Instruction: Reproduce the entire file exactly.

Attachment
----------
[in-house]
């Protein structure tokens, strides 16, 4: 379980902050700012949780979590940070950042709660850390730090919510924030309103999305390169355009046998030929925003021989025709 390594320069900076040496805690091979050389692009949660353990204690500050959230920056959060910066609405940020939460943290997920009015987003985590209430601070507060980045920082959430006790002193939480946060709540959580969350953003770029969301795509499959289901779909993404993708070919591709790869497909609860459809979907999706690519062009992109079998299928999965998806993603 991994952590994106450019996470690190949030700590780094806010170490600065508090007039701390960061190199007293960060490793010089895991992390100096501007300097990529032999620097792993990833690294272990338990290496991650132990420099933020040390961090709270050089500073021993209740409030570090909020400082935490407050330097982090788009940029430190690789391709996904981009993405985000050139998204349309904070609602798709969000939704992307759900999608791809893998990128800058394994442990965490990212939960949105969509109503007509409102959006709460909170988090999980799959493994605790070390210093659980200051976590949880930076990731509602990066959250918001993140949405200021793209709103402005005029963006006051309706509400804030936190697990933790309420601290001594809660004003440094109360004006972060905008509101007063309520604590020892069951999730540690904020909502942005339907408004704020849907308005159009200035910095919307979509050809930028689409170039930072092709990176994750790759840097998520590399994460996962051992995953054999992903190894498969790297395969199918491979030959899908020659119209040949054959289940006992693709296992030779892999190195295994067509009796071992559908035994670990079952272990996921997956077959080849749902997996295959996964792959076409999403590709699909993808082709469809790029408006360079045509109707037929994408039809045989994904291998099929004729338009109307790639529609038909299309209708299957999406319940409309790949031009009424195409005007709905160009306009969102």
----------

[in-house]
């Protein structure tokens, strides 16, 4: 379980902050700012949780979590940070950042709660850390730090919510924030309103999305390169355009046998030929925003021989025709 390594320069900076040496805690091979050389692009949660353990204690500050959230920056959060910066609405940020939460943290997920009015987003985590209430601070507060980045920082959430006790002193939480946060709540959580969350953003770029969301795509499959289901779909993404993708070919591709790869497909609860459809979907999706690519062009992109079998299928999965998806993603 991994952590994106450019996470690190949030700590780094806010170490600065508090007039701390960061190199007293960060490793010089895991992390100096501007300097990529032999620097792993990833690294272990338990290496991650132990420099933020040390961090709270050089500073021993209740409030570090909020400082935490407050330097982090788009940029430190690789391709996904981009993405985000050139998204349309904070609602798709969000939704992307759900999608791809893998990128800058394994442990965490990212939960949105969509109503007509409102959006709460909170988090999980799959493994605790070390210093659980200051976590949880930076990731509602990066959250918001993140949405200021793209709103402005005029963006006051309706509400804030936190697990933790309420601290001594809660004003440094109360004006972060905008509101007063309520604590020892069951999730540690904020909502942005339907408004704020849907308005159009200035910095919307979509050809930028689409170039930072092709990176994750790759840097998520590399994460996962051992995953054999992903190894498969790297395969199918491979030959899908020659119209040949054959289940006992693709296992030779892999190195295994067509009796071992559908035994670990079952272990996921997956077959080849749902997996295959996964792959076409999403590709699909993808082709469809790029408006360079045509109707037929994408039809045989994904291998099929004729338009109307790639529609038909299309209708299957999406319940409309790949031009009424195409005007709905160009306009969102």